As Ireland prepares for a historic referendum on abortion rights, an analysis of Tweets suggests that women are dominating conversations linked to repealing the abortion ban, while the other side of the debate is more likely to involve men.
An analysis of Tweets from the past seven days, conducted by The Cube, reveals that females dominate the most popular hashtags used by the campaign to repeal article 40.3.3 of the Irish constitution, commonly referred to as the eighth amendment, which imposes an effective ban on abortions. Even Tweets linked to the #Menforyes campaign, created in April, are now more likely to be sent by women than men.
In contrast, male Tweeters are more likely to use hashtags linked to the No campaign, according to the research conducted using the Talkwalker tool.
Of the two main ‘neutral’ hashtags, #repealthe8th and #8thref, females dominate the mentions of the former, whereas men dominate the latter.
Younger generations appear to be dominating the conversation on Twitter, with the 25-34 age group topping the mentions of every single hashtag we researched, and the 18-24 age group coming in second. Statistics for Twitter users aged 35 and above saw a remarkable drop in hashtag mentions in comparison to the 25-34 age bracket.
For example, if we take the most popular hashtag, #repealthe8th, which has been used by both sides of the campaign, we see just under half (47.9%) of mentions were made by Twitter users aged 25-34, and almost a further third (31%) percent by the 18-24 bracket. That’s nearly three quarters of all #repealthe8th mentions in the last week of the campaign made by users under the age of 35. Only 3.6 percent of the mentions were made by those aged 45-54.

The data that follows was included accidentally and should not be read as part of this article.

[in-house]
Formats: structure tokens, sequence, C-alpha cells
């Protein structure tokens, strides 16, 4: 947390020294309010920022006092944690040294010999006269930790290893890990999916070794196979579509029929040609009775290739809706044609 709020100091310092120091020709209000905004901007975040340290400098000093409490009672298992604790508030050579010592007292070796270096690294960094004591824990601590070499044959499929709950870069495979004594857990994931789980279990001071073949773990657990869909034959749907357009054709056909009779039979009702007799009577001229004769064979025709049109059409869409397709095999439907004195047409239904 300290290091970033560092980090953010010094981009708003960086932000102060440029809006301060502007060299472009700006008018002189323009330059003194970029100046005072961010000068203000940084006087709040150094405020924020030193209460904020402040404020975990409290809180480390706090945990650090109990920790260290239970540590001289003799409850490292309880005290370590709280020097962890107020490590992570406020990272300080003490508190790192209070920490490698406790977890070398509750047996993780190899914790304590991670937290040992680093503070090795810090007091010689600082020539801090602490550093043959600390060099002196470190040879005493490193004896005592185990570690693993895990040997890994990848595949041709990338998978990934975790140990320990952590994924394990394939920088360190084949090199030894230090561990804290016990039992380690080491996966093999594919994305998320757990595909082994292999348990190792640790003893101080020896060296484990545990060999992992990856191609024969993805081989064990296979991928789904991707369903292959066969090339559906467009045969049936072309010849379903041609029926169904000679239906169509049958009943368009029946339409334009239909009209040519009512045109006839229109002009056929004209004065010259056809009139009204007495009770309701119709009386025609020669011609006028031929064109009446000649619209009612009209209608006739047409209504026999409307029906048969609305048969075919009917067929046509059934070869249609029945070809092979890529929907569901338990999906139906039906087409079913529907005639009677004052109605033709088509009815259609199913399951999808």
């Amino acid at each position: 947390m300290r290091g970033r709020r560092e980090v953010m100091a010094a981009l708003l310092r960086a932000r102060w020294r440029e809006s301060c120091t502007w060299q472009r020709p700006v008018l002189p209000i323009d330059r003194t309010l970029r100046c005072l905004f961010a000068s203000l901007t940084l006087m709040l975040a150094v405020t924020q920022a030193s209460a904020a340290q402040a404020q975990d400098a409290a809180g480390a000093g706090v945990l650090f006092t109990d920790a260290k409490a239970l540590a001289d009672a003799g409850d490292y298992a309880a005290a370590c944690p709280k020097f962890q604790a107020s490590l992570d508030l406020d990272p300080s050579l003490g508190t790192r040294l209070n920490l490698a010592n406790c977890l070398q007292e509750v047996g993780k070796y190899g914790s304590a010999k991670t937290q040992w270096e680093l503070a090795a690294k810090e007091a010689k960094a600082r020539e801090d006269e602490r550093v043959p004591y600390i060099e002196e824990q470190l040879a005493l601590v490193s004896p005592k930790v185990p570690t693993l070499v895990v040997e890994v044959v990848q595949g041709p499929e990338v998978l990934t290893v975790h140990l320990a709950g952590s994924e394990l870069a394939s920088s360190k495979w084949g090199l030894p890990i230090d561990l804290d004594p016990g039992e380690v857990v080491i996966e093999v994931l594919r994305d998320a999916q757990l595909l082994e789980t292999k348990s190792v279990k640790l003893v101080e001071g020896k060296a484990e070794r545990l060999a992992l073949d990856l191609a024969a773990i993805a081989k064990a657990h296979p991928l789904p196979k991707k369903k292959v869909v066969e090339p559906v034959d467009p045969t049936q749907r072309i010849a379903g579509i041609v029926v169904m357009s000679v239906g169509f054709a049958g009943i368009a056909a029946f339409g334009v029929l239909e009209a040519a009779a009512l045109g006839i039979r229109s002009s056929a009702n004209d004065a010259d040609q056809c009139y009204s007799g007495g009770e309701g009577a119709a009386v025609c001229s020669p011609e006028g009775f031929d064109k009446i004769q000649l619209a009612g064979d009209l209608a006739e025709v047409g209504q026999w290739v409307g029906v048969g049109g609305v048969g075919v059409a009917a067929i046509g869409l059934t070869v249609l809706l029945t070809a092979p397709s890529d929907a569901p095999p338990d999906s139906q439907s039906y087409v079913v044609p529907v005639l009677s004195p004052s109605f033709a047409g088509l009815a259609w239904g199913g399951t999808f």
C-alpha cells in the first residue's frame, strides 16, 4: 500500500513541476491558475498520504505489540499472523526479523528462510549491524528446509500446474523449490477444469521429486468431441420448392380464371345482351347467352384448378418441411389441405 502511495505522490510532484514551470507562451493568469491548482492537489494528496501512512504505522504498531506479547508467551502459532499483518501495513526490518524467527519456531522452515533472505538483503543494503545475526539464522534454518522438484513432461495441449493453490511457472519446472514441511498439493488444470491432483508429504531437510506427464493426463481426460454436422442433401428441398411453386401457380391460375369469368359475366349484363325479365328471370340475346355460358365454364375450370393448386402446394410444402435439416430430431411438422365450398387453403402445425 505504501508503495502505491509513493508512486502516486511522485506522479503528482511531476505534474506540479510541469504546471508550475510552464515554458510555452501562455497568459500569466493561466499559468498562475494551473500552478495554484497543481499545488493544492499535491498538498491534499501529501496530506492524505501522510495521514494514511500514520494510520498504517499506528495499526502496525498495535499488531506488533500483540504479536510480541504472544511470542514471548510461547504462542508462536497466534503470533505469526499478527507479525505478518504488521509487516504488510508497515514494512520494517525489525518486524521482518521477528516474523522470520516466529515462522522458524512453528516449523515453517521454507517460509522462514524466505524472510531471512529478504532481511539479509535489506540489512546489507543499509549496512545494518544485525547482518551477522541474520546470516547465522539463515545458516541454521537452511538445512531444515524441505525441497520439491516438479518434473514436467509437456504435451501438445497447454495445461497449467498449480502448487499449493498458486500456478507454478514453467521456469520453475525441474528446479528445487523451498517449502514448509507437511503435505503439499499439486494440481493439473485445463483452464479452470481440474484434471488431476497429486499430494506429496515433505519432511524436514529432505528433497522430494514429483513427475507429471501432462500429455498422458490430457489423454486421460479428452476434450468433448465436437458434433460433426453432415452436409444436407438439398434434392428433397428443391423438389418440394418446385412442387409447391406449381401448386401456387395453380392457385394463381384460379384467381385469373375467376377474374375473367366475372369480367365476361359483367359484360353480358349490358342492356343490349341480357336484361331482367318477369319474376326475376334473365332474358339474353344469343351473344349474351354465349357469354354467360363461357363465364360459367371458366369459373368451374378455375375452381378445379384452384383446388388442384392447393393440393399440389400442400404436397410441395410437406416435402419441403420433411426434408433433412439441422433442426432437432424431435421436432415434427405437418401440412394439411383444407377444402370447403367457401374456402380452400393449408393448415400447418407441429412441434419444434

While #repealthe8th is on the surface a hashtag for the Yes campaign, it has generally been used on both sides of the debate. Storyful also conducted a study in February with the same findings.
In a stark comparison, the pro-life No campaign’s top hashtag, #savethe8th, has only been mentioned 50,000 times in the past week, which is less than half of the mentions of the Yes campaign’s #together4yes.
In fact, if we calculate all the mentions of the No campaign’s most popular hashtags in the past week, the total still does not reach the number of #together4yes mentions.
The gap is not necessarily an indication of levels of support. The low score for hashtags primarily used by the No side could be due to a lesser focus on specific hashtags in the pro-life social media campaign, or, perhaps, a choice made by No supporters to instead use more neutral hashtags such as #8thref and #repealthe8th.
Aside from using hashtags to discuss, debate and share opinions on the referendum, Irish citizens living abroad have been using the hashtag #HometoVote to share travel stories as they make their journey home to take part in the May 25 vote. Among the conversations on this hashtag, we have seen other Twitter users offering to foot the bill for citizens who can’t afford to make the trip, and an #AbroadforYes Facebook group connecting even more Irish citizens with donors. Closer to home, the #VoterMotor hashtag, started by the Union of Students in Ireland (USI), provides a space for motorists to offer lifts to ease other voters’ journeys to polling stations on Friday.
_At the heart of Euronews' newsroom, The Cube is a newsdesk run by a team of journalists specialising in social discovery and verification. They comb through social media to find, verify, and debunk stories, in-real time, for our audiences on air and online. _